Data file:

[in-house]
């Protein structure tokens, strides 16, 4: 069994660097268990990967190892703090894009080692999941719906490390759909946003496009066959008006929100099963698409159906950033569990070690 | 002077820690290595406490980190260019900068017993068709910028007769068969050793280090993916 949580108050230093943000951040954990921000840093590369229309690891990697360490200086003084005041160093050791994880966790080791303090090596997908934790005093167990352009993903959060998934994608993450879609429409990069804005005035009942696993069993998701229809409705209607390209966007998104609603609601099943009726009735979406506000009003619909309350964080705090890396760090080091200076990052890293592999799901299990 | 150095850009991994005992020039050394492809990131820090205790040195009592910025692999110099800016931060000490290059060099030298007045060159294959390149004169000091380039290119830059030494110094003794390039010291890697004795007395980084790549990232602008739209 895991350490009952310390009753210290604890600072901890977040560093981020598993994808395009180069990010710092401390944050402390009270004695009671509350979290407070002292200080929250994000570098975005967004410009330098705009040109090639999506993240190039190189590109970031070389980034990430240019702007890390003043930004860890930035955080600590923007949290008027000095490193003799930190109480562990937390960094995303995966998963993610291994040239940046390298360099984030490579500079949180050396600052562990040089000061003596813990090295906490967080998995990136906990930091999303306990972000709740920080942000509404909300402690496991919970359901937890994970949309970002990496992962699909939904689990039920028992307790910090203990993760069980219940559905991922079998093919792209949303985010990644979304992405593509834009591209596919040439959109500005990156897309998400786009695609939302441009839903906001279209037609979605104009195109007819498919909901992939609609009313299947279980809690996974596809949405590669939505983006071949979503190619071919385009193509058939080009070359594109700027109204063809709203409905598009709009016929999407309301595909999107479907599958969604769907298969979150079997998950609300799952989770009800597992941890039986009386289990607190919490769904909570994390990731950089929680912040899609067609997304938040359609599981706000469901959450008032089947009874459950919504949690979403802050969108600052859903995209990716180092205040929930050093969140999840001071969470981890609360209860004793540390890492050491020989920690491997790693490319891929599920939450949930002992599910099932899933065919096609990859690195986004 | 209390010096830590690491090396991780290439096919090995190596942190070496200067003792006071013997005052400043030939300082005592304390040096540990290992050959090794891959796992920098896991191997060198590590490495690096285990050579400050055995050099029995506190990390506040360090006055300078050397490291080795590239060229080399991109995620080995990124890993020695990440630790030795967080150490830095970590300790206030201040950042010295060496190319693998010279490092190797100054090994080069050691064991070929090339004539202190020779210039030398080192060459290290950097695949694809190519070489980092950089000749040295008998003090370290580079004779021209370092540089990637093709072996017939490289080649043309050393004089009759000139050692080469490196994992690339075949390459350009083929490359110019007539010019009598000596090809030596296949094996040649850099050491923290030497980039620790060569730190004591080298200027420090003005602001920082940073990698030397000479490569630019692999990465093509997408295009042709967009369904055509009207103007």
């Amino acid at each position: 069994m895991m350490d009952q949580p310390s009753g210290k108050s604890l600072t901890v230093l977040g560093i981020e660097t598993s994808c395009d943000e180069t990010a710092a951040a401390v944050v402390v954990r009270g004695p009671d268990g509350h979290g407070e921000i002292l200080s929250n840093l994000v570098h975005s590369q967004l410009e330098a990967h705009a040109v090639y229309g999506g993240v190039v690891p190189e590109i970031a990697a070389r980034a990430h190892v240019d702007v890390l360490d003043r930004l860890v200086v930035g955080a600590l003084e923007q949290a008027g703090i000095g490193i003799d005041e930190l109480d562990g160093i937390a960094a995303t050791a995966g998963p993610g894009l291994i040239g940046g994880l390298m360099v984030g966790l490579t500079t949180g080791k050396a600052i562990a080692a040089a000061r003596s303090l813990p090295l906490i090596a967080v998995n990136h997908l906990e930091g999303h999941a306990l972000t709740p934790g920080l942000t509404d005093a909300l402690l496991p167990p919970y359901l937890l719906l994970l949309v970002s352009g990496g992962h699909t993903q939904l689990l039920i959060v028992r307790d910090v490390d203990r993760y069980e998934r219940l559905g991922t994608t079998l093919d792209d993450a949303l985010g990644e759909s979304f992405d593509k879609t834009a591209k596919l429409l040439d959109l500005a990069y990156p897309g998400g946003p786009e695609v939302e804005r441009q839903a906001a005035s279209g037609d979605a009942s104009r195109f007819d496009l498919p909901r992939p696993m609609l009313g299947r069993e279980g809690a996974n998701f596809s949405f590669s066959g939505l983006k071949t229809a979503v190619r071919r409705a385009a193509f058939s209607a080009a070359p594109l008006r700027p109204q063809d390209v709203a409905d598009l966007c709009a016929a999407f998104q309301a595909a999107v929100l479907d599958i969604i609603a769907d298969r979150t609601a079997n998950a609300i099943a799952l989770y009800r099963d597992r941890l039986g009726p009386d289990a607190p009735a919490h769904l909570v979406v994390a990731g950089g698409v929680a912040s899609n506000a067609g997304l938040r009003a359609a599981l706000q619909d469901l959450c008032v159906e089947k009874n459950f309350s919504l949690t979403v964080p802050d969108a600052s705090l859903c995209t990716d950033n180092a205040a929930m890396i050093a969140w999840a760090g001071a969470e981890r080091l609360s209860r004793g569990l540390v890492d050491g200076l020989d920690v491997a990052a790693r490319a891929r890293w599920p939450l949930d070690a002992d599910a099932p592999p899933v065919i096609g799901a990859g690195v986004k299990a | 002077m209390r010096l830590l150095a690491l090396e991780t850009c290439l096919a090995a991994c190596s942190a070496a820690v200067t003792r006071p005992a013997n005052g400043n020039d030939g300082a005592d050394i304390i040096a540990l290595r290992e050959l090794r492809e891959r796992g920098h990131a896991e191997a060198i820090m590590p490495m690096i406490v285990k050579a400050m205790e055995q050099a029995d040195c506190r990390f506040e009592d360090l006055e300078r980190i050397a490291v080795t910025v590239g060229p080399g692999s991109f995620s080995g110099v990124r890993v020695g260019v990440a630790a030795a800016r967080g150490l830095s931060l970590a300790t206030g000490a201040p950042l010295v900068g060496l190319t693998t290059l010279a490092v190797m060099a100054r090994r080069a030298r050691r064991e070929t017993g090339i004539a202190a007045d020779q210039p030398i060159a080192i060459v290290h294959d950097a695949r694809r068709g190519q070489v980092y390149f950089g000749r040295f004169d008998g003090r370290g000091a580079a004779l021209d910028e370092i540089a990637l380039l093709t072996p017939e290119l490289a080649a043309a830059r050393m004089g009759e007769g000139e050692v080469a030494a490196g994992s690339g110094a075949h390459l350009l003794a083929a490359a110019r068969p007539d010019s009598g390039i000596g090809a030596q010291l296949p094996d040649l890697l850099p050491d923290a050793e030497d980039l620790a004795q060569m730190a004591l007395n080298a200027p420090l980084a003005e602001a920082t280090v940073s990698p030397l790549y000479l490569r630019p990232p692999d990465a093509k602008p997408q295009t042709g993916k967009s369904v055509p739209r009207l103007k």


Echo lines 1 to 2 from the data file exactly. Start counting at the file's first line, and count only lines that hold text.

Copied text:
[in-house]
């Protein structure tokens, strides 16, 4: 069994660097268990990967190892703090894009080692999941719906490390759909946003496009066959008006929100099963698409159906950033569990070690 | 002077820690290595406490980190260019900068017993068709910028007769068969050793280090993916 949580108050230093943000951040954990921000840093590369229309690891990697360490200086003084005041160093050791994880966790080791303090090596997908934790005093167990352009993903959060998934994608993450879609429409990069804005005035009942696993069993998701229809409705209607390209966007998104609603609601099943009726009735979406506000009003619909309350964080705090890396760090080091200076990052890293592999799901299990 | 150095850009991994005992020039050394492809990131820090205790040195009592910025692999110099800016931060000490290059060099030298007045060159294959390149004169000091380039290119830059030494110094003794390039010291890697004795007395980084790549990232602008739209 895991350490009952310390009753210290604890600072901890977040560093981020598993994808395009180069990010710092401390944050402390009270004695009671509350979290407070002292200080929250994000570098975005967004410009330098705009040109090639999506993240190039190189590109970031070389980034990430240019702007890390003043930004860890930035955080600590923007949290008027000095490193003799930190109480562990937390960094995303995966998963993610291994040239940046390298360099984030490579500079949180050396600052562990040089000061003596813990090295906490967080998995990136906990930091999303306990972000709740920080942000509404909300402690496991919970359901937890994970949309970002990496992962699909939904689990039920028992307790910090203990993760069980219940559905991922079998093919792209949303985010990644979304992405593509834009591209596919040439959109500005990156897309998400786009695609939302441009839903906001279209037609979605104009195109007819498919909901992939609609009313299947279980809690996974596809949405590669939505983006071949979503190619071919385009193509058939080009070359594109700027109204063809709203409905598009709009016929999407309301595909999107479907599958969604769907298969979150079997998950609300799952989770009800597992941890039986009386289990607190919490769904909570994390990731950089929680912040899609067609997304938040359609599981706000469901959450008032089947009874459950919504949690979403802050969108600052859903995209990716180092205040929930050093969140999840001071969470981890609360209860004793540390890492050491020989920690491997790693490319891929599920939450949930002992599910099932899933065919096609990859690195986004 | 209390010096830590690491090396991780290439096919090995190596942190070496200067003792006071013997005052400043030939300082005592304390040096540990290992050959090794891959796992920098896991191997060198590590490495690096285990050579400050055995050099029995506190990390506040360090006055300078050397490291080795590239060229080399991109995620080995990124890993020695990440630790030795967080150490830095970590300790206030201040950042010295060496190319693998010279490092190797100054090994080069050691064991070929090339004539202190020779210039030398080192060459290290950097695949694809190519070489980092950089000749040295008998003090370290580079004779021209370092540089990637093709072996017939490289080649043309050393004089009759000139050692080469490196994992690339075949390459350009083929490359110019007539010019009598000596090809030596296949094996040649850099050491923290030497980039620790060569730190004591080298200027420090003005602001920082940073990698030397000479490569630019692999990465093509997408295009042709967009369904055509009207103007």